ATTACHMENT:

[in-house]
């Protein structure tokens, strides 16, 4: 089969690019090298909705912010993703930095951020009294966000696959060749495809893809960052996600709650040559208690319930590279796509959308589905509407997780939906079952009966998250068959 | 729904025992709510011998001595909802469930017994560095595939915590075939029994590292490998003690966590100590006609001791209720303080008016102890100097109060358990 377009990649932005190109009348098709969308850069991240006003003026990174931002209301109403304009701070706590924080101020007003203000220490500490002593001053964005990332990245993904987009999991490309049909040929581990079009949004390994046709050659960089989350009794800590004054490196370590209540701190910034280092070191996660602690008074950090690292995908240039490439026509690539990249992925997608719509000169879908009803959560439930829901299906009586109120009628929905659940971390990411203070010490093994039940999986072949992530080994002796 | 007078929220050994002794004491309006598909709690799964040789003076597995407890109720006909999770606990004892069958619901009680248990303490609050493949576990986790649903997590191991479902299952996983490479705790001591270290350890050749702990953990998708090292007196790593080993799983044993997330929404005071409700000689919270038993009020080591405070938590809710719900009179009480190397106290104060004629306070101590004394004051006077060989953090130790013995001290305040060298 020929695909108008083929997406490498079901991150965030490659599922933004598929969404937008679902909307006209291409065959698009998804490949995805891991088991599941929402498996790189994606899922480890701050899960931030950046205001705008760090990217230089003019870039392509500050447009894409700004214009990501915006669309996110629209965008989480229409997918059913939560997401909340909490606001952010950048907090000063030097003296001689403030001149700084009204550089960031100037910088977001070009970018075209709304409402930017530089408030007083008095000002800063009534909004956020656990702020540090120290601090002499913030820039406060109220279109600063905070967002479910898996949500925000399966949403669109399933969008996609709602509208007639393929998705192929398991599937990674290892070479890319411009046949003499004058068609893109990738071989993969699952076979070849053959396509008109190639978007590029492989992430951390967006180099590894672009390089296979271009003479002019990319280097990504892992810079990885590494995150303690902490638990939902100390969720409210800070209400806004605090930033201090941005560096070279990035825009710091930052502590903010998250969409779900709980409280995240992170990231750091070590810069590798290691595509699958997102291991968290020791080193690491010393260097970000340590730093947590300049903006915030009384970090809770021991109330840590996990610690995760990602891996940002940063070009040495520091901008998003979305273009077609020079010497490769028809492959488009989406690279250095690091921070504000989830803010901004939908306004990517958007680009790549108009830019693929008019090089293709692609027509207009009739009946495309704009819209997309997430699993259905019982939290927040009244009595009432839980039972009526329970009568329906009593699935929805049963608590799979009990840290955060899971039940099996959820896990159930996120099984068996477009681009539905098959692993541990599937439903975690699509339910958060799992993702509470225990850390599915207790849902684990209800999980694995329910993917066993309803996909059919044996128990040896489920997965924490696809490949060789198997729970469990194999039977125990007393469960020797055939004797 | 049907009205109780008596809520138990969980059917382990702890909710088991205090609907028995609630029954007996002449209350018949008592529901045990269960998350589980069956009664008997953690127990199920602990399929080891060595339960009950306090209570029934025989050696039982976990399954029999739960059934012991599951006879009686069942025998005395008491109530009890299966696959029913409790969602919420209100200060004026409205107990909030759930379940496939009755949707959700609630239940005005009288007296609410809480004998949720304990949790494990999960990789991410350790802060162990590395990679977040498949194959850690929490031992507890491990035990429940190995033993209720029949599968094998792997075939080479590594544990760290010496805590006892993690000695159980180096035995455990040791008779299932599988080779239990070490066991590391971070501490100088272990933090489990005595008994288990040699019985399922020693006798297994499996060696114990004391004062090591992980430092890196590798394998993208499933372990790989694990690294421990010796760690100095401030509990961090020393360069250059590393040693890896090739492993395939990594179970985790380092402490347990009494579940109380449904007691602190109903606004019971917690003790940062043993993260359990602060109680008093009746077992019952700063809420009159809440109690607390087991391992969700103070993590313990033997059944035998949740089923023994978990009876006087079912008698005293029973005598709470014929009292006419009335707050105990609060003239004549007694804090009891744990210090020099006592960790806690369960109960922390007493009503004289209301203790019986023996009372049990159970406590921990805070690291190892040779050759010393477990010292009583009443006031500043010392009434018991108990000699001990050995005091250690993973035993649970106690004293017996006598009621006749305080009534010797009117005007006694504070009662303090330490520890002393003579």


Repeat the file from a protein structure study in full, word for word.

[in-house]
């Protein structure tokens, strides 16, 4: 089969690019090298909705912010993703930095951020009294966000696959060749495809893809960052996600709650040559208690319930590279796509959308589905509407997780939906079952009966998250068959 | 729904025992709510011998001595909802469930017994560095595939915590075939029994590292490998003690966590100590006609001791209720303080008016102890100097109060358990 377009990649932005190109009348098709969308850069991240006003003026990174931002209301109403304009701070706590924080101020007003203000220490500490002593001053964005990332990245993904987009999991490309049909040929581990079009949004390994046709050659960089989350009794800590004054490196370590209540701190910034280092070191996660602690008074950090690292995908240039490439026509690539990249992925997608719509000169879908009803959560439930829901299906009586109120009628929905659940971390990411203070010490093994039940999986072949992530080994002796 | 007078929220050994002794004491309006598909709690799964040789003076597995407890109720006909999770606990004892069958619901009680248990303490609050493949576990986790649903997590191991479902299952996983490479705790001591270290350890050749702990953990998708090292007196790593080993799983044993997330929404005071409700000689919270038993009020080591405070938590809710719900009179009480190397106290104060004629306070101590004394004051006077060989953090130790013995001290305040060298 020929695909108008083929997406490498079901991150965030490659599922933004598929969404937008679902909307006209291409065959698009998804490949995805891991088991599941929402498996790189994606899922480890701050899960931030950046205001705008760090990217230089003019870039392509500050447009894409700004214009990501915006669309996110629209965008989480229409997918059913939560997401909340909490606001952010950048907090000063030097003296001689403030001149700084009204550089960031100037910088977001070009970018075209709304409402930017530089408030007083008095000002800063009534909004956020656990702020540090120290601090002499913030820039406060109220279109600063905070967002479910898996949500925000399966949403669109399933969008996609709602509208007639393929998705192929398991599937990674290892070479890319411009046949003499004058068609893109990738071989993969699952076979070849053959396509008109190639978007590029492989992430951390967006180099590894672009390089296979271009003479002019990319280097990504892992810079990885590494995150303690902490638990939902100390969720409210800070209400806004605090930033201090941005560096070279990035825009710091930052502590903010998250969409779900709980409280995240992170990231750091070590810069590798290691595509699958997102291991968290020791080193690491010393260097970000340590730093947590300049903006915030009384970090809770021991109330840590996990610690995760990602891996940002940063070009040495520091901008998003979305273009077609020079010497490769028809492959488009989406690279250095690091921070504000989830803010901004939908306004990517958007680009790549108009830019693929008019090089293709692609027509207009009739009946495309704009819209997309997430699993259905019982939290927040009244009595009432839980039972009526329970009568329906009593699935929805049963608590799979009990840290955060899971039940099996959820896990159930996120099984068996477009681009539905098959692993541990599937439903975690699509339910958060799992993702509470225990850390599915207790849902684990209800999980694995329910993917066993309803996909059919044996128990040896489920997965924490696809490949060789198997729970469990194999039977125990007393469960020797055939004797 | 049907009205109780008596809520138990969980059917382990702890909710088991205090609907028995609630029954007996002449209350018949008592529901045990269960998350589980069956009664008997953690127990199920602990399929080891060595339960009950306090209570029934025989050696039982976990399954029999739960059934012991599951006879009686069942025998005395008491109530009890299966696959029913409790969602919420209100200060004026409205107990909030759930379940496939009755949707959700609630239940005005009288007296609410809480004998949720304990949790494990999960990789991410350790802060162990590395990679977040498949194959850690929490031992507890491990035990429940190995033993209720029949599968094998792997075939080479590594544990760290010496805590006892993690000695159980180096035995455990040791008779299932599988080779239990070490066991590391971070501490100088272990933090489990005595008994288990040699019985399922020693006798297994499996060696114990004391004062090591992980430092890196590798394998993208499933372990790989694990690294421990010796760690100095401030509990961090020393360069250059590393040693890896090739492993395939990594179970985790380092402490347990009494579940109380449904007691602190109903606004019971917690003790940062043993993260359990602060109680008093009746077992019952700063809420009159809440109690607390087991391992969700103070993590313990033997059944035998949740089923023994978990009876006087079912008698005293029973005598709470014929009292006419009335707050105990609060003239004549007694804090009891744990210090020099006592960790806690369960109960922390007493009503004289209301203790019986023996009372049990159970406590921990805070690291190892040779050759010393477990010292009583009443006031500043010392009434018991108990000699001990050995005091250690993973035993649970106690004293017996006598009621006749305080009534010797009117005007006694504070009662303090330490520890002393003579």